Solar eclipse: What will I see in Florida?

Here's what the Aug. 21, 2017, solar eclipse will look like -- should the clouds stay away! -- across Florida. Courtesy: Larry Koehn

ST. PETERSBURG, Fla. -- You'll have to hit the road to see the full splendor of the upcoming solar eclipse, but there still will be quite the show if you stay put in Florida.

There is no location in Florida where you'll see 100 percent of the sun obscured by the moon -- a total solar eclipse. You'll have to hop in the car and drive about 6-8 hours from Tampa Bay to South Carolina for the best and closest view.

Looking for a pair of certified and safe solar eclipse glasses to use in the area? Click here

However, a majority of the sun will be covered no matter where you live across the state on Monday, Aug. 21.

The farther northeast you travel, the more dramatic the sight: 90.5 percent of the sun will be covered in Jacksonville, while NASA's interactive map shows Pensacola will have 81.5 percent coverage.

Tampa will have 81.4 percent coverage and Sarasota with 79.2 percent -- check out this map for greater detail.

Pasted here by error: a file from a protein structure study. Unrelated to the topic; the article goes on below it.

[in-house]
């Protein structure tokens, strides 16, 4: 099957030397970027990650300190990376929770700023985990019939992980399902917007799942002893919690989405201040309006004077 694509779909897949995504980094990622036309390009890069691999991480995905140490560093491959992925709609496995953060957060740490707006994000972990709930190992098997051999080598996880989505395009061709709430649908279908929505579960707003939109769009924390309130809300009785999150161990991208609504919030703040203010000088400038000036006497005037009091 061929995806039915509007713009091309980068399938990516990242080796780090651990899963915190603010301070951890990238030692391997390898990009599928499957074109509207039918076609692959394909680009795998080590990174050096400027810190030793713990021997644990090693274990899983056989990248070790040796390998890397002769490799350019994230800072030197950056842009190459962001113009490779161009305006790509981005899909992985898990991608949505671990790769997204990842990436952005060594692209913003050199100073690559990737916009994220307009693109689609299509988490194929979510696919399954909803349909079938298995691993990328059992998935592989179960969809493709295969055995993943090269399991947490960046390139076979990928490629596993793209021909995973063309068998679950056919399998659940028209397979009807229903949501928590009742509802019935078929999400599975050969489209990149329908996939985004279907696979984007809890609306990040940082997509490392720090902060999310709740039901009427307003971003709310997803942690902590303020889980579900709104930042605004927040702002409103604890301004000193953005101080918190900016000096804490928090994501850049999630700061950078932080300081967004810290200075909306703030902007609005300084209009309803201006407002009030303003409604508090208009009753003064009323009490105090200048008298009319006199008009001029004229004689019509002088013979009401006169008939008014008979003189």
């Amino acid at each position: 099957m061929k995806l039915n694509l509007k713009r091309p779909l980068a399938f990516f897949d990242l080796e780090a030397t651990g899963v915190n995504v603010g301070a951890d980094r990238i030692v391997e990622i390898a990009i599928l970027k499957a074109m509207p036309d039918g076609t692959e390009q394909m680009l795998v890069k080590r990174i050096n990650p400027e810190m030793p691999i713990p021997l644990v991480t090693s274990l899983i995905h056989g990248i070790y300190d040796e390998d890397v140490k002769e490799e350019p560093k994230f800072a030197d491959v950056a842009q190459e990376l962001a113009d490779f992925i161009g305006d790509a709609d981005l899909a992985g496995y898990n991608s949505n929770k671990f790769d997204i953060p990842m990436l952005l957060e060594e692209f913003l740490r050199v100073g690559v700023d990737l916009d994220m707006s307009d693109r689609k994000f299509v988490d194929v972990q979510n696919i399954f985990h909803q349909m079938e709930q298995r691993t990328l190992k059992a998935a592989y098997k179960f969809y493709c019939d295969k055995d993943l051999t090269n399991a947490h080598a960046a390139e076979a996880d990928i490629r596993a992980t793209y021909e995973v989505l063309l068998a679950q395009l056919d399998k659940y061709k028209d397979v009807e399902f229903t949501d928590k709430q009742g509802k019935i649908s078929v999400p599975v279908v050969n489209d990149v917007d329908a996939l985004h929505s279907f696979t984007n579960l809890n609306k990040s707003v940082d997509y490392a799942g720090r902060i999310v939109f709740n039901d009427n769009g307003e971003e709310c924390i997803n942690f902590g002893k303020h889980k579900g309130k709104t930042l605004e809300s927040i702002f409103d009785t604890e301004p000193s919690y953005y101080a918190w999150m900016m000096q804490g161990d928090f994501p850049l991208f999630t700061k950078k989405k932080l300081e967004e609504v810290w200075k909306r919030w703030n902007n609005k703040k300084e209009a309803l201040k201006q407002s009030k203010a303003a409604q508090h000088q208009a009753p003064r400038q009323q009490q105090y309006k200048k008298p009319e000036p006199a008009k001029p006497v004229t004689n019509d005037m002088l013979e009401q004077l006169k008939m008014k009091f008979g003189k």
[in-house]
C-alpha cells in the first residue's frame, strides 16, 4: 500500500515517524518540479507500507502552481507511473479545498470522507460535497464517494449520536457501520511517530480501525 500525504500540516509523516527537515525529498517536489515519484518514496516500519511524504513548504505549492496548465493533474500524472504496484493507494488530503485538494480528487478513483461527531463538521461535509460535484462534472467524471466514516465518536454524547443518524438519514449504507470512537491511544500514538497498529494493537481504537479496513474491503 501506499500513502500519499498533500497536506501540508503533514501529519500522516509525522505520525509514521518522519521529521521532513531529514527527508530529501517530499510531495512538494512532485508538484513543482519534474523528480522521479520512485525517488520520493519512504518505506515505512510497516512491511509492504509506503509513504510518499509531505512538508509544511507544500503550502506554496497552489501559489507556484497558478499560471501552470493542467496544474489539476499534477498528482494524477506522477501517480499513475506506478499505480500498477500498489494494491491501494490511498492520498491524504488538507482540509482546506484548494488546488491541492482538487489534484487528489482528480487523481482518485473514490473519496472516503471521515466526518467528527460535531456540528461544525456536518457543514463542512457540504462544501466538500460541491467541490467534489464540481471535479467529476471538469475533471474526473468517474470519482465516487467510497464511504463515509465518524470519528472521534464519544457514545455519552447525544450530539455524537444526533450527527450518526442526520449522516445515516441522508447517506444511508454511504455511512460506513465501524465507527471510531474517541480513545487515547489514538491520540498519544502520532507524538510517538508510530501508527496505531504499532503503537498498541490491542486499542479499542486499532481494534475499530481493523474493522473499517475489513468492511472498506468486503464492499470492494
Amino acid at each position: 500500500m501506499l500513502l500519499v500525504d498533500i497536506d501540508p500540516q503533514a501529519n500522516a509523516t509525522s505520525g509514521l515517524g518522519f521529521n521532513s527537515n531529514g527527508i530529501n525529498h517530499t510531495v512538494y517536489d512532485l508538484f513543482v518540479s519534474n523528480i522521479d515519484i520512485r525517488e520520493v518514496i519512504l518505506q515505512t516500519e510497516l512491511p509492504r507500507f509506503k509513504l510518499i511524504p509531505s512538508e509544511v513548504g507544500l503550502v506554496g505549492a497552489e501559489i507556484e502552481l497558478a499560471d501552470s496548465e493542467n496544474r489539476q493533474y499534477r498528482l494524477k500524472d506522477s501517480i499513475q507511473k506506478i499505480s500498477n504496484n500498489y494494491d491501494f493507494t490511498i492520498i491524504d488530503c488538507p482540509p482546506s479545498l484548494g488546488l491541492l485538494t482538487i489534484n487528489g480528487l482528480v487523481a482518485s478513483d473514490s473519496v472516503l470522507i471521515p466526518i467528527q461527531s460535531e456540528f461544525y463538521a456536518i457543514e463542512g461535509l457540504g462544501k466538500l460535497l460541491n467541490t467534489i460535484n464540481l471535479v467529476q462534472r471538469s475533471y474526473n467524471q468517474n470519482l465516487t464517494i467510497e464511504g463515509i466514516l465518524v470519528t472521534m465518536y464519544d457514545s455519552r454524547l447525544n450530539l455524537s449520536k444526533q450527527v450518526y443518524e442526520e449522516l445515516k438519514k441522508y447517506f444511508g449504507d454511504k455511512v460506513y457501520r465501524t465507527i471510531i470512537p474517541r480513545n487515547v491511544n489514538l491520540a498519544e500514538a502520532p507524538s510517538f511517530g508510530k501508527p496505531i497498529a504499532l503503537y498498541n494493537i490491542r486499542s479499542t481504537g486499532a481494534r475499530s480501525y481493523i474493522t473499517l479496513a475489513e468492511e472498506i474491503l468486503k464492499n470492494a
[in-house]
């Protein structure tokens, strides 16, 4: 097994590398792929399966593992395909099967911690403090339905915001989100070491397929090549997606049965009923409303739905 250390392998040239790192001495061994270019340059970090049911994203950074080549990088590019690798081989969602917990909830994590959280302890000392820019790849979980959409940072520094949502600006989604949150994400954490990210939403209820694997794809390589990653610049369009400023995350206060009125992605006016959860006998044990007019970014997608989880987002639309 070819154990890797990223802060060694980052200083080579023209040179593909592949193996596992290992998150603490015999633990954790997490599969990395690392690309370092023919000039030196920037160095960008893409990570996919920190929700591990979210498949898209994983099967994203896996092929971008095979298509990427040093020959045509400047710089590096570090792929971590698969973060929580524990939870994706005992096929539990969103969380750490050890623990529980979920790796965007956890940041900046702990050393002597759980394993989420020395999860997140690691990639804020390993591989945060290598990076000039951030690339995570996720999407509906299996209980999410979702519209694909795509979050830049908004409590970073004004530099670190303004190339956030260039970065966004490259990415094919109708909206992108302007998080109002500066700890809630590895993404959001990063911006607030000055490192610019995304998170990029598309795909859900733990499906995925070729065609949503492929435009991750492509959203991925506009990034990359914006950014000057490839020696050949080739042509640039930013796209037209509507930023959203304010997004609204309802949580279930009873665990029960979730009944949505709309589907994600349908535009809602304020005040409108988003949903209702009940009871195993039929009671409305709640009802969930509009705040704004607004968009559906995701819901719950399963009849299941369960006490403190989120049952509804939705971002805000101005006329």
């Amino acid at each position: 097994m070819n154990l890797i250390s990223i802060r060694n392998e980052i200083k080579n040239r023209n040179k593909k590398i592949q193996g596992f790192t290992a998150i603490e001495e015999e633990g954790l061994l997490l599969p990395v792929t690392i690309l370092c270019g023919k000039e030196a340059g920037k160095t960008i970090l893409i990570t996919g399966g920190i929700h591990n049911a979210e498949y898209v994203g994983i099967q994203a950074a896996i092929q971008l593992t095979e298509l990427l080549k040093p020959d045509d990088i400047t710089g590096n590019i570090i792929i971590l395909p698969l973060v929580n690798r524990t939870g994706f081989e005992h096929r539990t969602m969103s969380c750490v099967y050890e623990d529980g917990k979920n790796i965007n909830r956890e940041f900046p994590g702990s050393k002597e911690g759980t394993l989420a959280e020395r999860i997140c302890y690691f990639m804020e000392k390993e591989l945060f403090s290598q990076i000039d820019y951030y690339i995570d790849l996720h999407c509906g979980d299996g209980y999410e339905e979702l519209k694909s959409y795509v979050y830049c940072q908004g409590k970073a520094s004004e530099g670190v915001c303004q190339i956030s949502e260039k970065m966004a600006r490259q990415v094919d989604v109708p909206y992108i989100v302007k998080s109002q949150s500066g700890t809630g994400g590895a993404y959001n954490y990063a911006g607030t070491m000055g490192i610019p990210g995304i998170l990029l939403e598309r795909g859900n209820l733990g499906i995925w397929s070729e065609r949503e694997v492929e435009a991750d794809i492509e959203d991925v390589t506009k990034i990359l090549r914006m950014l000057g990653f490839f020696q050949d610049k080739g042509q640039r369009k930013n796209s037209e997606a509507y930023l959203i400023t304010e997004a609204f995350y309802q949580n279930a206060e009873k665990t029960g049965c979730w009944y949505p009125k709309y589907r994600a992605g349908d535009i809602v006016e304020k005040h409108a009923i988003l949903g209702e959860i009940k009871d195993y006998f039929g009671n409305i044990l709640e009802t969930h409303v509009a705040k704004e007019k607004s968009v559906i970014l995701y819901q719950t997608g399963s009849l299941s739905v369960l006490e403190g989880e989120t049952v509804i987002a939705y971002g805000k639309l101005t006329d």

Remember this: hope for no clouds! You won't be able to see any part of the eclipse if the view is obstructed by cloud cover.

Eclipse forecast: Check 10Weather for the latest outlook on the 10News app

More: Fake solar eclipse glasses flood market; NASA recommends 5 brands

The eclipse, or first contact, begins in Tampa at 1:17 p.m. Take care looking at the sun no matter where you're watching; you should never, ever look directly into the sun without proper protection. Sunglasses, smoked glasses and other filters still will allow harmful radiation to reach your eyes.

Maximum 81.4 percent coverage is at 2:50 p.m. and the eclipse ends, with life returning to normal, at 4:14 p.m.

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© 2017 WTSP-TV


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